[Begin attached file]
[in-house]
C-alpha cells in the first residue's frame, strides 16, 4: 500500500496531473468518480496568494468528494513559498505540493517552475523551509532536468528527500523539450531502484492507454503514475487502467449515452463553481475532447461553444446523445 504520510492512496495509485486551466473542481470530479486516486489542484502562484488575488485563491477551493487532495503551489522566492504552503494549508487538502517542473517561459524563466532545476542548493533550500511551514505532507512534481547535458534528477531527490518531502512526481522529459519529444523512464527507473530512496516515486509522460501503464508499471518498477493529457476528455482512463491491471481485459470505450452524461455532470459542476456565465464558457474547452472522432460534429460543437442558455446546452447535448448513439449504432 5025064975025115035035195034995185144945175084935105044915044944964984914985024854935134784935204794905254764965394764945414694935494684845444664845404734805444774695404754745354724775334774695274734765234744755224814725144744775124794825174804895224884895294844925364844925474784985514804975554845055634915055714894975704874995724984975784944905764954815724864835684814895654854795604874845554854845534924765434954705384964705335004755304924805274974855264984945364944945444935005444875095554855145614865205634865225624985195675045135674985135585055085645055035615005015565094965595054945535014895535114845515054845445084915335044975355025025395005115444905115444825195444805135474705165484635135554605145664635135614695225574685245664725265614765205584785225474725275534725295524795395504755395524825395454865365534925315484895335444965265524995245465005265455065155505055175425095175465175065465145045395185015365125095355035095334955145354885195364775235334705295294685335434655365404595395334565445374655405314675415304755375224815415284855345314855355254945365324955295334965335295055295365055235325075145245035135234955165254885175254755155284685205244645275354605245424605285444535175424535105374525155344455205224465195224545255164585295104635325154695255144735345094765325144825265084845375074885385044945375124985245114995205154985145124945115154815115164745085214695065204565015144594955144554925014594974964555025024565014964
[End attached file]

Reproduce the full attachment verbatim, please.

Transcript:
[in-house]
C-alpha cells in the first residue's frame, strides 16, 4: 500500500496531473468518480496568494468528494513559498505540493517552475523551509532536468528527500523539450531502484492507454503514475487502467449515452463553481475532447461553444446523445 504520510492512496495509485486551466473542481470530479486516486489542484502562484488575488485563491477551493487532495503551489522566492504552503494549508487538502517542473517561459524563466532545476542548493533550500511551514505532507512534481547535458534528477531527490518531502512526481522529459519529444523512464527507473530512496516515486509522460501503464508499471518498477493529457476528455482512463491491471481485459470505450452524461455532470459542476456565465464558457474547452472522432460534429460543437442558455446546452447535448448513439449504432 5025064975025115035035195034995185144945175084935105044915044944964984914985024854935134784935204794905254764965394764945414694935494684845444664845404734805444774695404754745354724775334774695274734765234744755224814725144744775124794825174804895224884895294844925364844925474784985514804975554845055634915055714894975704874995724984975784944905764954815724864835684814895654854795604874845554854845534924765434954705384964705335004755304924805274974855264984945364944945444935005444875095554855145614865205634865225624985195675045135674985135585055085645055035615005015565094965595054945535014895535114845515054845445084915335044975355025025395005115444905115444825195444805135474705165484635135554605145664635135614695225574685245664725265614765205584785225474725275534725295524795395504755395524825395454865365534925315484895335444965265524995245465005265455065155505055175425095175465175065465145045395185015365125095355035095334955145354885195364775235334705295294685335434655365404595395334565445374655405314675415304755375224815415284855345314855355254945365324955295334965335295055295365055235325075145245035135234955165254885175254755155284685205244645275354605245424605285444535175424535105374525155344455205224465195224545255164585295104635325154695255144735345094765325144825265084845375074885385044945375124985245114995205154985145124945115154815115164745085214695065204565015144594955144554925014594974964555025024565014964